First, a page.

Artist Spotlight: Rick Castro
BY Advocate.com Editors
March 17 2011 3:00 AM ET
Rick Castro has been in the forefront of counterculture art, fetish photography, and independent film for over 25 years, working and creating in his hometown of Los Angeles. He will be at the One Culture Series March 20, offering a trip down memory lane, 1986 through 2010. You can indulge in his images, vision, and ideas about fetish, subculture, and how they are defining 21st-century culture. It’s a perfect way to kick off Los Angeles Leather Week, 2011.
Castro will also have an artist booth at the 15th Annual Tom of Finland Art Fair in West Hollywood March 26 and 27, and he will be part of the world premiere exhibition "Ward of the State: Tony Ward Artists’ Muse" April 14 through June 11 at Stephen Cohen Gallery, Los Angeles. For more info about Castro’s artwork, please visit RickCastro.com.
Castro is an independent filmmaker, photographer, curator, and blogger. His work has been featured in artist editions, exhibitions, and institutions worldwide. His works are also in the permanent collections of the Alfred Kinsey Institute and the Tom of Finland Foundation. His photography has been featured in Art in America, Flaunt, Attitude UK, DNA, and Têtu magazines. He was the West Coast editor for Studio Magazines (Blue, Black & White), Australia, from 2001 till 2007. Back in the day, he was a freelance photographer for The Advocate, between 1988 and 1993, under groundbreaking editor Richard Rouillard. Castro cowrote and codirected the iconic film Hustler White (staring Tony Ward) with Bruce La Bruce in 1996. Rick also directed the infamous documentary Plushies & Furries for MTV in 2001. He's published two books of his photography: Castro (1991) and 13 Years of Bondage (2004). Castro has lectured about his work at New York University; University of California, Los Angeles; UC Santa Barbara; and Track 16 Gallery at Bergamot Station and 18th Street Arts Center, both in Santa Monica, Calif.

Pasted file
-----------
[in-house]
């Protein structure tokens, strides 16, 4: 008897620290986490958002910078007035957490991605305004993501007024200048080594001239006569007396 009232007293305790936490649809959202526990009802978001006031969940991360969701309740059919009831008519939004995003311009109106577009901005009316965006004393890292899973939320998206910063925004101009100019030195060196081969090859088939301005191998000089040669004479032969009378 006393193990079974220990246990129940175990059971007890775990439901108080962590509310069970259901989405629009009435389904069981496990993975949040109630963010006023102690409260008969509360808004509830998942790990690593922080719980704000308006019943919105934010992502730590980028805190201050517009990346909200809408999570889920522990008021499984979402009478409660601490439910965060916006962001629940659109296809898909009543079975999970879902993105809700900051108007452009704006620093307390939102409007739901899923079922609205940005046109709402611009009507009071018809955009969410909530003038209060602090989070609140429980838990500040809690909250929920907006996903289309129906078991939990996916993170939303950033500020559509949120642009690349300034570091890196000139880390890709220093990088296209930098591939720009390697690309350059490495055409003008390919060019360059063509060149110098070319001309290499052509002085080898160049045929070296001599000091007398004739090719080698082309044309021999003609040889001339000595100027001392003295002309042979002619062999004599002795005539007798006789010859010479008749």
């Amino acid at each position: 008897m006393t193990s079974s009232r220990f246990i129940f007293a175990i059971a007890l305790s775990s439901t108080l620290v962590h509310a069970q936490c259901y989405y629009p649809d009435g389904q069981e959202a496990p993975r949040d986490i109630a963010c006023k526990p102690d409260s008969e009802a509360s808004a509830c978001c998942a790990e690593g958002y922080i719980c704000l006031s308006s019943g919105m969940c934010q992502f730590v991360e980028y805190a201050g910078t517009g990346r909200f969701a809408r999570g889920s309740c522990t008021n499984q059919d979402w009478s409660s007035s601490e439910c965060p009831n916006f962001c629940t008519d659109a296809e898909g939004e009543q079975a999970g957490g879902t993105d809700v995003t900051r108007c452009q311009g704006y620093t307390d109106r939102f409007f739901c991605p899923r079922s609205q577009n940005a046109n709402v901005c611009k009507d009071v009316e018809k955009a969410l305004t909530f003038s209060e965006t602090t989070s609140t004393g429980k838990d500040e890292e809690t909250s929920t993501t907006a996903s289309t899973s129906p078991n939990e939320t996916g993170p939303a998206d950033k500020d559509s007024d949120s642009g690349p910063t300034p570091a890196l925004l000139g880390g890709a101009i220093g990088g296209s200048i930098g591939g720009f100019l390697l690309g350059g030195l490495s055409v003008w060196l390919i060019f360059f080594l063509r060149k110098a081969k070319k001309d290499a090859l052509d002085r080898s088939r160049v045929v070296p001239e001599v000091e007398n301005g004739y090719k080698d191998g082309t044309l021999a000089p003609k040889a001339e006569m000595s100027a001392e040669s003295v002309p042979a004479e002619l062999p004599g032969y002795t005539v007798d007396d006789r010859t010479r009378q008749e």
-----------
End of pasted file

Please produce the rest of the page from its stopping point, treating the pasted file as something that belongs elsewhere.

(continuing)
On November 11, 2005, Rick founded Antebellum Gallery in Hollywood. Rick considers Antebellum the only fetish art gallery in America, and perhaps the world. The gallery features art as fetish on exhibition and hosts unique salons on a regular basis. For more information on the Antebellum Gallery: Antebellum.us.ms and AntebellumGallery.blogspot.com.
The Advocate:Why are you a photographer?
Rick Castro: I've always been a visual person. Since I was a kid I was drawn to imagery — both stills and film. I view the world with a cinematic outlook. I understand fetish and believe I'm the person to bring it to the forefront of culture. We are living in the fetish era — the 21st century is all about fetish in imagery, ideas, art, and fashion.
What catches your eye?
Well, I'm drawn to subversion. I like lust and obsession. I like to delve into the nooks and crannies of things.
Tell us about your process or techniques.
I'm pretty much straightforward. From my beginnings in 1987 through 1999, I used a Nikon FG (chosen for me by Joel-Peter Witkin) with black-and-white Ilford film, usually 400 asa. These days I use a Nikon digital camera and capture images with what I consider to be a "docudrama" style. Very no-frills, hard light or ambient light.
I generally don't believe in retouching or enhancements of any kind, I like flaws. For me imperfect is perfect. The one exception is lighting. My technique is old-school and basic. I learned from the masters. I used to work as a wardrobe stylist for George Hurrell, Herb Ritts, and Joel-Peter Witkin, so I observed the best lighting is always the most basic.
How do you choose your subjects?
There has to be an attraction/lust component. Obsession is always good. Maybe they choose me?!
How do you describe your work?
I consider myself a fetish photographer. I capture the moment of fantasies and dreams.
What makes a good photograph to you?
Something presented that is original and true. The image should tell a story. I'm drawn to art that makes me look in a way I hadn't thought about. I also think artwork should confront people. I'm all for making a statement. I'm not interested in art that blends in and is merely a backdrop.
What artists do you take inspiration from and why?
I admire many artists. Most are RIP.
Photographers: Pierre Molinier, Brassaï, F. Holland Day, Julia Margaret Cameron
Painters: Paul Cadmus, Gustave Moreau, Jean-Léon Gérôme, Attila Richard Lukacs
Writers: Tennessee Williams, Oscar Wilde, Charles Bukowski
Directors: Pier Paolo Pasolini, Stanley Kubrick, Roman Polanski. Lars von Trier
For me, each of these artists has an original idea of how they see the world.